Boris Johnson: Allegations are 'shot and shell' of Brexit, not a 'woman problem'

Prime Minister Boris Johnson
Prime Minister Boris Johnson
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Allegations about Boris Johnson’s private life and conduct towards women are part of the “shot and shell” of the fight to deliver Brexit, the Prime Minister has claimed.

Questions over the Prime Minister's previous conduct have overshadowed the start of the Conservative Party conference in Manchester.

He is under investigation over whether US businesswoman Jennifer Arcuri received improper favourable treatment while Mr Johnson was Mayor of London.

And in interviews with the BBC this morning, Mr Johnson insisted allegations he squeezed the thigh of a journalist at a private lunch are "not true" - adding that it is "very sad" someone should make such claims.

Charlotte Edwardes said that Mr Johnson squeezed her thigh at a private lunch at The Spectator magazine's HQ shortly after he became editor in 1999.

Asked about the reports, he told BBC Breakfast: "I've said pretty much what I have to say on all those things.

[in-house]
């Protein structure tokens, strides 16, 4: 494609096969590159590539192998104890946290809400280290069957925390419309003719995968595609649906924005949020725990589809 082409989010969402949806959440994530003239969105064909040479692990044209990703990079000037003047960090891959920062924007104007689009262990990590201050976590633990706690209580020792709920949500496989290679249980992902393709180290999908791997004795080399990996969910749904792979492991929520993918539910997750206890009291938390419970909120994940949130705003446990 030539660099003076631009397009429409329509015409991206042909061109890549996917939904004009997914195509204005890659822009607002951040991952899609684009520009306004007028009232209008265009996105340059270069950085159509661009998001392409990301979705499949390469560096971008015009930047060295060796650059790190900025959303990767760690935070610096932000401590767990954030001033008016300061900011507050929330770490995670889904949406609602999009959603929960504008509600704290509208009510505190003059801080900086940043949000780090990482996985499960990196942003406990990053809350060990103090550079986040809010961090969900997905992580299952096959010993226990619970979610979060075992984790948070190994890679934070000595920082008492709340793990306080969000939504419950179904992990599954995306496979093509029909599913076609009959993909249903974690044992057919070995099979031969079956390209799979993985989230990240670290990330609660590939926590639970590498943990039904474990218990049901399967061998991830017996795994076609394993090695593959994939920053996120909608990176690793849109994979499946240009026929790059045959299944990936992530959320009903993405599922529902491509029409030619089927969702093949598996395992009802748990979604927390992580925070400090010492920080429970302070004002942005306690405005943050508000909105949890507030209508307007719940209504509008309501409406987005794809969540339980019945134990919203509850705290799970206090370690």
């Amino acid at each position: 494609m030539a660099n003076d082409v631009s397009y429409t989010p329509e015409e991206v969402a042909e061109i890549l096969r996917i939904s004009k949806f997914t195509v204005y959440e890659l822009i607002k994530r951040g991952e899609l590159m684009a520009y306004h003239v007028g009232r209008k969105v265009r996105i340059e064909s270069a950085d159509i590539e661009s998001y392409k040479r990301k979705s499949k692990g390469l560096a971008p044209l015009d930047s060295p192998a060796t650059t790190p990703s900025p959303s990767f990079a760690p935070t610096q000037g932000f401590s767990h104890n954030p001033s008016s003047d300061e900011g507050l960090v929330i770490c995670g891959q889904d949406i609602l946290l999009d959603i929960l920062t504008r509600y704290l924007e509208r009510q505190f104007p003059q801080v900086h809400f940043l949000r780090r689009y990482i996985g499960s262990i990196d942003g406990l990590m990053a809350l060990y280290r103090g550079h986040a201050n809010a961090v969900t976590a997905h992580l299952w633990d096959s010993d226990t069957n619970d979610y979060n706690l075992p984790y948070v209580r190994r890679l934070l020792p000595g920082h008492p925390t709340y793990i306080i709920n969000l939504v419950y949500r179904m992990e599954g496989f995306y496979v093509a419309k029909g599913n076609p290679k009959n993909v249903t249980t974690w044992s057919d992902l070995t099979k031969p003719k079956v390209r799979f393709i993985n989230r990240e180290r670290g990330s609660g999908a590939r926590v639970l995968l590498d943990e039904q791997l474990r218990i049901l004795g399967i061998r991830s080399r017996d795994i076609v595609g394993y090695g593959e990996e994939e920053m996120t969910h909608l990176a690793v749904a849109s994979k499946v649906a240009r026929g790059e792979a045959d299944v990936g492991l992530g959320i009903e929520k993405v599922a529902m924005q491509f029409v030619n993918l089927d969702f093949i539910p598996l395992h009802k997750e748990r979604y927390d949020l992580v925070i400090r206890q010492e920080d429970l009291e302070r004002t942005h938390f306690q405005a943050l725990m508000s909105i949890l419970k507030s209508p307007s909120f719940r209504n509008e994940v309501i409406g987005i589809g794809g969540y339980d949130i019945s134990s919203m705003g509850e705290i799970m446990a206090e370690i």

"This is a very difficult time and people are thinking for the country in the sense that Brexit is about to be done and a lot of people don't want Brexit to be done.

"And I think rightly or wrongly they conceive of me as the person who is helping to deliver Brexit and it is inevitable that I'm going to come under a certain amount of shot and shell.

"I don't mind that in the least."

Asked if he was taking the allegations seriously, he said: "I've said what I've said about that. They are not true.

"It's obviously very sad that someone should make such allegations - they are not true."

In a further interview with the BBC’s Today programme, Mr Johnson said he had “always been a big champion of women at the top of every organisation I’ve run” when asked if he had a “woman problem”.

And he maintained his defence of language like ‘betrayal’ and ‘surrender’ when referring to opponents of Brexit.

Mr Johnson also defended claim briefed to a Sunday newspaper that MPs seeking to prevent a no-deal Brexit were engaged in ‘collaboration’

Asked if he had “changed” since entering Downing Street, the Prime Minister said: “All those who wish to see the return of the old generous-hearted, loving, caring Mayor of London – that person has not gone away.”

He added: "I am a One Nation Tory, but we are in a position where the only way we can take this country forward and unite our country again is to get Brexit done.”